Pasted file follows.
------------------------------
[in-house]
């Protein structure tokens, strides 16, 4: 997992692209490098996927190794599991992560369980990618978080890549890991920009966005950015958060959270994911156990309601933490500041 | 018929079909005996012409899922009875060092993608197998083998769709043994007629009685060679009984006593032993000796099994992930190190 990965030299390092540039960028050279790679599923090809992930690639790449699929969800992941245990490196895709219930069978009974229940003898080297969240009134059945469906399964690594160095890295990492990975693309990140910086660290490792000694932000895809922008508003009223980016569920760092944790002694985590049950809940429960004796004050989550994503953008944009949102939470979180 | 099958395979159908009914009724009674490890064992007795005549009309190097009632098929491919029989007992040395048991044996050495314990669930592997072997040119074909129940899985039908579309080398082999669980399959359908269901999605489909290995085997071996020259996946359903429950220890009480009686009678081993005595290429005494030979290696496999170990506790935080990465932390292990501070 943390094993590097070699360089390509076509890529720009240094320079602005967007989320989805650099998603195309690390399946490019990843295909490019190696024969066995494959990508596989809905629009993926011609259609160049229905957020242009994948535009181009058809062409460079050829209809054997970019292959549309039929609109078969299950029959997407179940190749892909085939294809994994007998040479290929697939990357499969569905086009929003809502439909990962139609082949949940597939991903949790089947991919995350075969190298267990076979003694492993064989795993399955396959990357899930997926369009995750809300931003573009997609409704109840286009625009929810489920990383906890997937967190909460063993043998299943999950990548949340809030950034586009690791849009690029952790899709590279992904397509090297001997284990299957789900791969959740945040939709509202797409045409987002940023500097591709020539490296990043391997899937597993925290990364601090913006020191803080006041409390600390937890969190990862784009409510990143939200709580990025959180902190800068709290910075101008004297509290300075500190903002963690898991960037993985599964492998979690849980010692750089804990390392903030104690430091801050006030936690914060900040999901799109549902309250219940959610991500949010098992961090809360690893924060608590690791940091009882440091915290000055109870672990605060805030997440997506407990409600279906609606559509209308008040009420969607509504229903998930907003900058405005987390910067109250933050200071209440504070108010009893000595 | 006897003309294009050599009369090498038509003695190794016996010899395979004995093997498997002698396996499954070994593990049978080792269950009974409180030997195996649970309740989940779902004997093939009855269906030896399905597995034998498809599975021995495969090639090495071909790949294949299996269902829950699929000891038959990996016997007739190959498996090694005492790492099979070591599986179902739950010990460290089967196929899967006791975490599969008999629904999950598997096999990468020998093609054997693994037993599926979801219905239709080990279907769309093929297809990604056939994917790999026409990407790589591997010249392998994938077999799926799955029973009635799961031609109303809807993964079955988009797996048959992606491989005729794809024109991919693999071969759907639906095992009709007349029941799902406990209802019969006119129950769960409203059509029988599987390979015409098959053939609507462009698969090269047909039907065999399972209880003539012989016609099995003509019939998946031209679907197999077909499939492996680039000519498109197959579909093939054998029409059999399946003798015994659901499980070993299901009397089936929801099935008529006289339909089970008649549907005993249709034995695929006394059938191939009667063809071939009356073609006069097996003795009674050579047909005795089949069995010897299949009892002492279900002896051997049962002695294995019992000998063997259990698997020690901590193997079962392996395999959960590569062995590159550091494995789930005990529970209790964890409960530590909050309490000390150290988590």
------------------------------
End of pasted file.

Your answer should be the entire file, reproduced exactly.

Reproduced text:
[in-house]
């Protein structure tokens, strides 16, 4: 997992692209490098996927190794599991992560369980990618978080890549890991920009966005950015958060959270994911156990309601933490500041 | 018929079909005996012409899922009875060092993608197998083998769709043994007629009685060679009984006593032993000796099994992930190190 990965030299390092540039960028050279790679599923090809992930690639790449699929969800992941245990490196895709219930069978009974229940003898080297969240009134059945469906399964690594160095890295990492990975693309990140910086660290490792000694932000895809922008508003009223980016569920760092944790002694985590049950809940429960004796004050989550994503953008944009949102939470979180 | 099958395979159908009914009724009674490890064992007795005549009309190097009632098929491919029989007992040395048991044996050495314990669930592997072997040119074909129940899985039908579309080398082999669980399959359908269901999605489909290995085997071996020259996946359903429950220890009480009686009678081993005595290429005494030979290696496999170990506790935080990465932390292990501070 943390094993590097070699360089390509076509890529720009240094320079602005967007989320989805650099998603195309690390399946490019990843295909490019190696024969066995494959990508596989809905629009993926011609259609160049229905957020242009994948535009181009058809062409460079050829209809054997970019292959549309039929609109078969299950029959997407179940190749892909085939294809994994007998040479290929697939990357499969569905086009929003809502439909990962139609082949949940597939991903949790089947991919995350075969190298267990076979003694492993064989795993399955396959990357899930997926369009995750809300931003573009997609409704109840286009625009929810489920990383906890997937967190909460063993043998299943999950990548949340809030950034586009690791849009690029952790899709590279992904397509090297001997284990299957789900791969959740945040939709509202797409045409987002940023500097591709020539490296990043391997899937597993925290990364601090913006020191803080006041409390600390937890969190990862784009409510990143939200709580990025959180902190800068709290910075101008004297509290300075500190903002963690898991960037993985599964492998979690849980010692750089804990390392903030104690430091801050006030936690914060900040999901799109549902309250219940959610991500949010098992961090809360690893924060608590690791940091009882440091915290000055109870672990605060805030997440997506407990409600279906609606559509209308008040009420969607509504229903998930907003900058405005987390910067109250933050200071209440504070108010009893000595 | 006897003309294009050599009369090498038509003695190794016996010899395979004995093997498997002698396996499954070994593990049978080792269950009974409180030997195996649970309740989940779902004997093939009855269906030896399905597995034998498809599975021995495969090639090495071909790949294949299996269902829950699929000891038959990996016997007739190959498996090694005492790492099979070591599986179902739950010990460290089967196929899967006791975490599969008999629904999950598997096999990468020998093609054997693994037993599926979801219905239709080990279907769309093929297809990604056939994917790999026409990407790589591997010249392998994938077999799926799955029973009635799961031609109303809807993964079955988009797996048959992606491989005729794809024109991919693999071969759907639906095992009709007349029941799902406990209802019969006119129950769960409203059509029988599987390979015409098959053939609507462009698969090269047909039907065999399972209880003539012989016609099995003509019939998946031209679907197999077909499939492996680039000519498109197959579909093939054998029409059999399946003798015994659901499980070993299901009397089936929801099935008529006289339909089970008649549907005993249709034995695929006394059938191939009667063809071939009356073609006069097996003795009674050579047909005795089949069995010897299949009892002492279900002896051997049962002695294995019992000998063997259990698997020690901590193997079962392996395999959960590569062995590159550091494995789930005990529970209790964890409960530590909050309490000390150290988590």